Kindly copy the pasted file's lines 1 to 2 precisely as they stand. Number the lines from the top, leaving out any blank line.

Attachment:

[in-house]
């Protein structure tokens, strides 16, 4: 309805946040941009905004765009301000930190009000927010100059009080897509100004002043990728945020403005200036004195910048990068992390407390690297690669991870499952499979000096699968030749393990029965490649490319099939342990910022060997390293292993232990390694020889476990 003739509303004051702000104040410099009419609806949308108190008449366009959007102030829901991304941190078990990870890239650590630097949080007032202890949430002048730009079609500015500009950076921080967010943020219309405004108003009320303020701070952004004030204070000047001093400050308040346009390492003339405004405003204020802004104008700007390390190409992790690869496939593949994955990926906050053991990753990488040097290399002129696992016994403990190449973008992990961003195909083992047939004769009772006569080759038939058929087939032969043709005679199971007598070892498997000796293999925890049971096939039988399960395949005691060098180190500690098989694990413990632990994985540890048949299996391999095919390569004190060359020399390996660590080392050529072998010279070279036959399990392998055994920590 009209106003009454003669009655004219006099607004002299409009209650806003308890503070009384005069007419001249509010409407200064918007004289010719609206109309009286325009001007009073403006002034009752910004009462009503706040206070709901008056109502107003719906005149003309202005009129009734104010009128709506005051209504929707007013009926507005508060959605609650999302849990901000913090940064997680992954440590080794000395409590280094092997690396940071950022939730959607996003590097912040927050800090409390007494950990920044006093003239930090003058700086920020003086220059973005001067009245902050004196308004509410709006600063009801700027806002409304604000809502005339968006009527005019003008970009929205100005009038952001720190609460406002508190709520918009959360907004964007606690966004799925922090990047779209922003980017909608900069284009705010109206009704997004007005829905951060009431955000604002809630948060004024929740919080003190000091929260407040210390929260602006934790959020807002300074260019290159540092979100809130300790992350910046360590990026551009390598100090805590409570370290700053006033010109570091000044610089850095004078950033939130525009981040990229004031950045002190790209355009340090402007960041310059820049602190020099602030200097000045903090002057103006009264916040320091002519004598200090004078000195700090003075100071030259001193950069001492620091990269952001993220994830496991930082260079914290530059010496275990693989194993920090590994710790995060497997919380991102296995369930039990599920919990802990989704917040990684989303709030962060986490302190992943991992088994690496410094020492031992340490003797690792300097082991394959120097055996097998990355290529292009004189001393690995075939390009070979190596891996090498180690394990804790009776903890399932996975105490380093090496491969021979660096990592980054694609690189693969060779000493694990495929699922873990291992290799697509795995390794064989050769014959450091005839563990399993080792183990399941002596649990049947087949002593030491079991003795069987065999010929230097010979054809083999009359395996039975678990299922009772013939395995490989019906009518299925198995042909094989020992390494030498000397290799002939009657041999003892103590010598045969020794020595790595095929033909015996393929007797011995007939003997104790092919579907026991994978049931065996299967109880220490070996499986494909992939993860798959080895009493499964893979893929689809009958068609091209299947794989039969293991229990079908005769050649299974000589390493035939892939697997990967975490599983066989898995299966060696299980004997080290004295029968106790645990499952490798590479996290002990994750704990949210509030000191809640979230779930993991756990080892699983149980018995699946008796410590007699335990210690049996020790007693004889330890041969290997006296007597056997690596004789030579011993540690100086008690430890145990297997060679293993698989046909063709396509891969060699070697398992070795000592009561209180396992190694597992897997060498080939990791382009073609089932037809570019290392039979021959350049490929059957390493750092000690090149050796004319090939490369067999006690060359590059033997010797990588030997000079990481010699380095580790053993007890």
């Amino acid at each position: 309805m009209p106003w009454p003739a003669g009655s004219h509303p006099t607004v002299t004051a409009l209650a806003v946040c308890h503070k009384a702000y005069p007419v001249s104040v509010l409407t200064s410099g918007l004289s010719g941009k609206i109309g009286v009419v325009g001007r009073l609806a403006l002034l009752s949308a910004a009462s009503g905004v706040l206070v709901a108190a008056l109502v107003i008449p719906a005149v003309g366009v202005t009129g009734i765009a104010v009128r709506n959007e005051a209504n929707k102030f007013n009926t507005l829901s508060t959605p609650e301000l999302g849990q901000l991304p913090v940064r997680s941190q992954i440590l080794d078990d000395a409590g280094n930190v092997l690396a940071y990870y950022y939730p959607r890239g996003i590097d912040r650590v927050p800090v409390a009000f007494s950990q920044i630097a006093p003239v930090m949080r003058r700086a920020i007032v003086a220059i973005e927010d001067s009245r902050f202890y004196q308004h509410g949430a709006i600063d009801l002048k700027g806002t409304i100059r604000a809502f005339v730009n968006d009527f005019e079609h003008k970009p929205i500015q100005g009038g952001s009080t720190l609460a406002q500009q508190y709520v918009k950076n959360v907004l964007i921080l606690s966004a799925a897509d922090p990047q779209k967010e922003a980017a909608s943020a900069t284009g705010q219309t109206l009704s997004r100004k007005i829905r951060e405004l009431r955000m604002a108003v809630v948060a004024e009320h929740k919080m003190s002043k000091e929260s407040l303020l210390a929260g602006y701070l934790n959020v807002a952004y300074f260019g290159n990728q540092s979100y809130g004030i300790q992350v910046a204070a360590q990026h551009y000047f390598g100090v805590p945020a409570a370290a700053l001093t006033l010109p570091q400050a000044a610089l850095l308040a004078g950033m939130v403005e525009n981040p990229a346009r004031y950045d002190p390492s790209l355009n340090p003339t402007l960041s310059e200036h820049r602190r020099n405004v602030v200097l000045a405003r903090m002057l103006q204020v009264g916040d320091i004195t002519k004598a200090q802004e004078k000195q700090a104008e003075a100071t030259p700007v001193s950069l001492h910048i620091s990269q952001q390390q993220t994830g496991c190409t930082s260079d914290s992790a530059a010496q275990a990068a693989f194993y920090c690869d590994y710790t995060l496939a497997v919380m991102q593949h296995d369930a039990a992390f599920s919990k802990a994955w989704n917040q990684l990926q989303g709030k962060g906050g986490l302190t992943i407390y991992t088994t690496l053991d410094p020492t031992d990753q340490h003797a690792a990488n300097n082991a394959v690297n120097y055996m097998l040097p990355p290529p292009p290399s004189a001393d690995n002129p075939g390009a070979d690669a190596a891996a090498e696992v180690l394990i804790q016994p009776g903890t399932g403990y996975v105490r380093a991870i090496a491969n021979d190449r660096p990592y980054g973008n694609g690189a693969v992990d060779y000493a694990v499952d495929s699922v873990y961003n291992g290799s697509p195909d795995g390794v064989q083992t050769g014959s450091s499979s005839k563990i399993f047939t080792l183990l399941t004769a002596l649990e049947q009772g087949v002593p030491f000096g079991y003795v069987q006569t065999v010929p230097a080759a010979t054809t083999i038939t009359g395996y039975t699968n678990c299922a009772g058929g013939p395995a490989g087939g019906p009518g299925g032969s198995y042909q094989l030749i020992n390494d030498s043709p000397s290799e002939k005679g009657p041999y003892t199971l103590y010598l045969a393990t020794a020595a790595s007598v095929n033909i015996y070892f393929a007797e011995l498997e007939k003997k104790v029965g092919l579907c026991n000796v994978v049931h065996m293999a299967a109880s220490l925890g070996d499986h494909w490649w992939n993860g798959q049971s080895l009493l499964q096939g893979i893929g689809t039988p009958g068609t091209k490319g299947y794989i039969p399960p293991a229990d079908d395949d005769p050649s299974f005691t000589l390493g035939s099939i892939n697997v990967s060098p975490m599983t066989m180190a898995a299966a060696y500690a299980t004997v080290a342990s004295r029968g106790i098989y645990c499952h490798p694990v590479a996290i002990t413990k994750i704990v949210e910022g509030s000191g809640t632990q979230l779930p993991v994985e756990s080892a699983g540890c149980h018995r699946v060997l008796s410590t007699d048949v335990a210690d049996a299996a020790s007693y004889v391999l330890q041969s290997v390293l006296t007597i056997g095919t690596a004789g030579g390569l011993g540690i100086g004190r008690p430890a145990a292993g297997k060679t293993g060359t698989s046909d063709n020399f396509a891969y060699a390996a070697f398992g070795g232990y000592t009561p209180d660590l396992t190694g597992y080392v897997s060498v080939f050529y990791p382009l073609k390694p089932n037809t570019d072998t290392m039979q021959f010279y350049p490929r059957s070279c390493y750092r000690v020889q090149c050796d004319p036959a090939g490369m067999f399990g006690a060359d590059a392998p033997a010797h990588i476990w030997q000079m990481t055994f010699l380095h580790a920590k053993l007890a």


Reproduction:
[in-house]
């Protein structure tokens, strides 16, 4: 309805946040941009905004765009301000930190009000927010100059009080897509100004002043990728945020403005200036004195910048990068992390407390690297690669991870499952499979000096699968030749393990029965490649490319099939342990910022060997390293292993232990390694020889476990 003739509303004051702000104040410099009419609806949308108190008449366009959007102030829901991304941190078990990870890239650590630097949080007032202890949430002048730009079609500015500009950076921080967010943020219309405004108003009320303020701070952004004030204070000047001093400050308040346009390492003339405004405003204020802004104008700007390390190409992790690869496939593949994955990926906050053991990753990488040097290399002129696992016994403990190449973008992990961003195909083992047939004769009772006569080759038939058929087939032969043709005679199971007598070892498997000796293999925890049971096939039988399960395949005691060098180190500690098989694990413990632990994985540890048949299996391999095919390569004190060359020399390996660590080392050529072998010279070279036959399990392998055994920590 009209106003009454003669009655004219006099607004002299409009209650806003308890503070009384005069007419001249509010409407200064918007004289010719609206109309009286325009001007009073403006002034009752910004009462009503706040206070709901008056109502107003719906005149003309202005009129009734104010009128709506005051209504929707007013009926507005508060959605609650999302849990901000913090940064997680992954440590080794000395409590280094092997690396940071950022939730959607996003590097912040927050800090409390007494950990920044006093003239930090003058700086920020003086220059973005001067009245902050004196308004509410709006600063009801700027806002409304604000809502005339968006009527005019003008970009929205100005009038952001720190609460406002508190709520918009959360907004964007606690966004799925922090990047779209922003980017909608900069284009705010109206009704997004007005829905951060009431955000604002809630948060004024929740919080003190000091929260407040210390929260602006934790959020807002300074260019290159540092979100809130300790992350910046360590990026551009390598100090805590409570370290700053006033010109570091000044610089850095004078950033939130525009981040990229004031950045002190790209355009340090402007960041310059820049602190020099602030200097000045903090002057103006009264916040320091002519004598200090004078000195700090003075100071030259001193950069001492620091990269952001993220994830496991930082260079914290530059010496275990693989194993920090590994710790995060497997919380991102296995369930039990599920919990802990989704917040990684989303709030962060986490302190992943991992088994690496410094020492031992340490003797690792300097082991394959120097055996097998990355290529292009004189001393690995075939390009070979190596891996090498180690394990804790009776903890399932996975105490380093090496491969021979660096990592980054694609690189693969060779000493694990495929699922873990291992290799697509795995390794064989050769014959450091005839563990399993080792183990399941002596649990049947087949002593030491079991003795069987065999010929230097010979054809083999009359395996039975678990299922009772013939395995490989019906009518299925198995042909094989020992390494030498000397290799002939009657041999003892103590010598045969020794020595790595095929033909015996393929007797011995007939003997104790092919579907026991994978049931065996299967109880220490070996499986494909992939993860798959080895009493499964893979893929689809009958068609091209299947794989039969293991229990079908005769050649299974000589390493035939892939697997990967975490599983066989898995299966060696299980004997080290004295029968106790645990499952490798590479996290002990994750704990949210509030000191809640979230779930993991756990080892699983149980018995699946008796410590007699335990210690049996020790007693004889330890041969290997006296007597056997690596004789030579011993540690100086008690430890145990297997060679293993698989046909063709396509891969060699070697398992070795000592009561209180396992190694597992897997060498080939990791382009073609089932037809570019290392039979021959350049490929059957390493750092000690090149050796004319090939490369067999006690060359590059033997010797990588030997000079990481010699380095580790053993007890």